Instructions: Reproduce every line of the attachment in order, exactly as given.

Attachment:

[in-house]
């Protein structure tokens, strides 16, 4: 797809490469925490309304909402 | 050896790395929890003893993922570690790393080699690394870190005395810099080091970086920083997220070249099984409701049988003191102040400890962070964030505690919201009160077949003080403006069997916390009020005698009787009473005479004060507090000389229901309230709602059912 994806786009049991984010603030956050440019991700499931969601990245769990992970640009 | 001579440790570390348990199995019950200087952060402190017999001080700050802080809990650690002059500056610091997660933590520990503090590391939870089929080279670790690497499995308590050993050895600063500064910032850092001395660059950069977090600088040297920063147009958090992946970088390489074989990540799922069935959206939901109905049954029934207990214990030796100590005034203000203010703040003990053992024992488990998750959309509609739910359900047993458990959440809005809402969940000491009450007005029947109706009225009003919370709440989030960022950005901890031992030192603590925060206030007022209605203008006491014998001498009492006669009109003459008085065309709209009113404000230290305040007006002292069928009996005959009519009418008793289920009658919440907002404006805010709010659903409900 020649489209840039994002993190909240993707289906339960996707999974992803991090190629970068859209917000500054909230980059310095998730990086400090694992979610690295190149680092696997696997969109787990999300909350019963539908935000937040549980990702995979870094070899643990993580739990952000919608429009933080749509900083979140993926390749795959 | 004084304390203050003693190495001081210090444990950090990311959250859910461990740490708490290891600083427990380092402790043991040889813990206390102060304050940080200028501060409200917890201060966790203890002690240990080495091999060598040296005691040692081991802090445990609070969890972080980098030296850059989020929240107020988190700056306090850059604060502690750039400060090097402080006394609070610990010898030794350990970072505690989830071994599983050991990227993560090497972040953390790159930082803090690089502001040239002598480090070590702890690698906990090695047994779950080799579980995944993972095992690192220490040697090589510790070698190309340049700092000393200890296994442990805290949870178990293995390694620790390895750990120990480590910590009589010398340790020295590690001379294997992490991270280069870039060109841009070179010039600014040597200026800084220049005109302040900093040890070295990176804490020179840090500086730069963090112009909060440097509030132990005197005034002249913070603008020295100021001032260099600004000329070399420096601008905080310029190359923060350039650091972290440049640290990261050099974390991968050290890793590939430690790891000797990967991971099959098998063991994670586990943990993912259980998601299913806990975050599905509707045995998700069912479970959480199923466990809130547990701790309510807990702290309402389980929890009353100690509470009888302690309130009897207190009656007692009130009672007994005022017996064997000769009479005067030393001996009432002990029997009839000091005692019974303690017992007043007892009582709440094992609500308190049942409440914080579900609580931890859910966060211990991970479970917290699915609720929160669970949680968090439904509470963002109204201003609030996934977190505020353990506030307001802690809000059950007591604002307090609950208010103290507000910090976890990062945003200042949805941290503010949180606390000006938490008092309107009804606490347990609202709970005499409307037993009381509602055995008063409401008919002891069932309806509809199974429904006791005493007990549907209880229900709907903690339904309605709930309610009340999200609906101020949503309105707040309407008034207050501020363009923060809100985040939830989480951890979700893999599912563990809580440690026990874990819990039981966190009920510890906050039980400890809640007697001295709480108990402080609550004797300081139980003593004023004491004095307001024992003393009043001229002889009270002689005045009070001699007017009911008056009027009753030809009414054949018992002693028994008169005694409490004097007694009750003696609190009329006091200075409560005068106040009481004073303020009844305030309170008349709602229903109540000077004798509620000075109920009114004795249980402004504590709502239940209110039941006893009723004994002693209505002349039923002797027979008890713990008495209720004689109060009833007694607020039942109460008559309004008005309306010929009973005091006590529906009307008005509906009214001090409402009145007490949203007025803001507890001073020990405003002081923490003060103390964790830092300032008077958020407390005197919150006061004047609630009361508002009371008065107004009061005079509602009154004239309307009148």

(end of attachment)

[in-house]
């Protein structure tokens, strides 16, 4: 797809490469925490309304909402 | 050896790395929890003893993922570690790393080699690394870190005395810099080091970086920083997220070249099984409701049988003191102040400890962070964030505690919201009160077949003080403006069997916390009020005698009787009473005479004060507090000389229901309230709602059912 994806786009049991984010603030956050440019991700499931969601990245769990992970640009 | 001579440790570390348990199995019950200087952060402190017999001080700050802080809990650690002059500056610091997660933590520990503090590391939870089929080279670790690497499995308590050993050895600063500064910032850092001395660059950069977090600088040297920063147009958090992946970088390489074989990540799922069935959206939901109905049954029934207990214990030796100590005034203000203010703040003990053992024992488990998750959309509609739910359900047993458990959440809005809402969940000491009450007005029947109706009225009003919370709440989030960022950005901890031992030192603590925060206030007022209605203008006491014998001498009492006669009109003459008085065309709209009113404000230290305040007006002292069928009996005959009519009418008793289920009658919440907002404006805010709010659903409900 020649489209840039994002993190909240993707289906339960996707999974992803991090190629970068859209917000500054909230980059310095998730990086400090694992979610690295190149680092696997696997969109787990999300909350019963539908935000937040549980990702995979870094070899643990993580739990952000919608429009933080749509900083979140993926390749795959 | 004084304390203050003693190495001081210090444990950090990311959250859910461990740490708490290891600083427990380092402790043991040889813990206390102060304050940080200028501060409200917890201060966790203890002690240990080495091999060598040296005691040692081991802090445990609070969890972080980098030296850059989020929240107020988190700056306090850059604060502690750039400060090097402080006394609070610990010898030794350990970072505690989830071994599983050991990227993560090497972040953390790159930082803090690089502001040239002598480090070590702890690698906990090695047994779950080799579980995944993972095992690192220490040697090589510790070698190309340049700092000393200890296994442990805290949870178990293995390694620790390895750990120990480590910590009589010398340790020295590690001379294997992490991270280069870039060109841009070179010039600014040597200026800084220049005109302040900093040890070295990176804490020179840090500086730069963090112009909060440097509030132990005197005034002249913070603008020295100021001032260099600004000329070399420096601008905080310029190359923060350039650091972290440049640290990261050099974390991968050290890793590939430690790891000797990967991971099959098998063991994670586990943990993912259980998601299913806990975050599905509707045995998700069912479970959480199923466990809130547990701790309510807990702290309402389980929890009353100690509470009888302690309130009897207190009656007692009130009672007994005022017996064997000769009479005067030393001996009432002990029997009839000091005692019974303690017992007043007892009582709440094992609500308190049942409440914080579900609580931890859910966060211990991970479970917290699915609720929160669970949680968090439904509470963002109204201003609030996934977190505020353990506030307001802690809000059950007591604002307090609950208010103290507000910090976890990062945003200042949805941290503010949180606390000006938490008092309107009804606490347990609202709970005499409307037993009381509602055995008063409401008919002891069932309806509809199974429904006791005493007990549907209880229900709907903690339904309605709930309610009340999200609906101020949503309105707040309407008034207050501020363009923060809100985040939830989480951890979700893999599912563990809580440690026990874990819990039981966190009920510890906050039980400890809640007697001295709480108990402080609550004797300081139980003593004023004491004095307001024992003393009043001229002889009270002689005045009070001699007017009911008056009027009753030809009414054949018992002693028994008169005694409490004097007694009750003696609190009329006091200075409560005068106040009481004073303020009844305030309170008349709602229903109540000077004798509620000075109920009114004795249980402004504590709502239940209110039941006893009723004994002693209505002349039923002797027979008890713990008495209720004689109060009833007694607020039942109460008559309004008005309306010929009973005091006590529906009307008005509906009214001090409402009145007490949203007025803001507890001073020990405003002081923490003060103390964790830092300032008077958020407390005197919150006061004047609630009361508002009371008065107004009061005079509602009154004239309307009148």